Multiple Warnings From UK and US Commissions Point to Netflix Phishing Scam

By Bill Toulas / December 27, 2018

Users of Netflix in the US have received fraudulent emails lately that claim the need to update the payment details in order to lift an account holder. According to a relevant warning issued by the Federal Trade Commission (FTC), these messages are fake and only aimed at stealing the users’ personal information and login credentials. This happens in the hope that the person who is giving out the requested information is using the same login credentials on multiple platforms including the bank or PayPal accounts, and thus allowing the scammers to steal money.

As the warning points out, the scammers may also try to install ransomware or other similar products in your system, holding you and your data hostage in order to acquire more gains from the whole scheme. Due to the fact that the language used in the emails is British English, the trade commission believes that the scammers behind it are the same that the UK’s Action Fraud Alert services had issued a warning about a couple of months back.

Netflix phishing mail

Both warnings urge users to be extra careful when receiving such emails, check the validity of the claims, thoroughly read the content in order to ensure its legitimacy, and finally report any fraudulent messages to the authorities. Usually, scammers use bad grammar or spelling or don’t bother to include specific details like your name or account ID in their message. The FTC has even developed a short quiz game to help people identify and recognize phishing scammers, so if you haven’t taken it yet, go ahead and do it now.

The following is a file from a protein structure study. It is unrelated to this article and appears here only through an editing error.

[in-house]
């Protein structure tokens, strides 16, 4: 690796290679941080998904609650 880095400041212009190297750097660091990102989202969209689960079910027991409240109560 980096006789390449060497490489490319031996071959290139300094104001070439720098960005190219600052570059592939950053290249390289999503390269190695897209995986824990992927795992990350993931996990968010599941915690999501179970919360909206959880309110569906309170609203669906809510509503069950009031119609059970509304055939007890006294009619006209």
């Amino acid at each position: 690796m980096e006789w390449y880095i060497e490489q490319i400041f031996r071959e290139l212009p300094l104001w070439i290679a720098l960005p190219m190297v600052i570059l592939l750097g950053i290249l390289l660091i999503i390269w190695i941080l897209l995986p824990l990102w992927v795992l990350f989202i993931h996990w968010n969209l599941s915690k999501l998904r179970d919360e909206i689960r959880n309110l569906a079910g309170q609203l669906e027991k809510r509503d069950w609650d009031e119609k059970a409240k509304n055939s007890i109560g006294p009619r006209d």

If you want to stay safe against phishing attacks you may start by applying some common anti-phishing practices that will keep your money and data where they belong. For example, never use the same email/password combination across multiple platforms, as the loss of them will result in the attacker gaining access to various aspects of your online presence. Moreover, opt to use two-step authentication where available, and regularly check the account activity to identify any inexplicable logins from remote locations. If you want to achieve the above check out our list of top 5 password managers for 2018.

Have you ever received a phishing email during claiming that your Netflix account is on hold? Let us know what your experience with such scammers is in the comments below, and don’t forget to also share your thoughts on our socials, on Facebook and Twitter.

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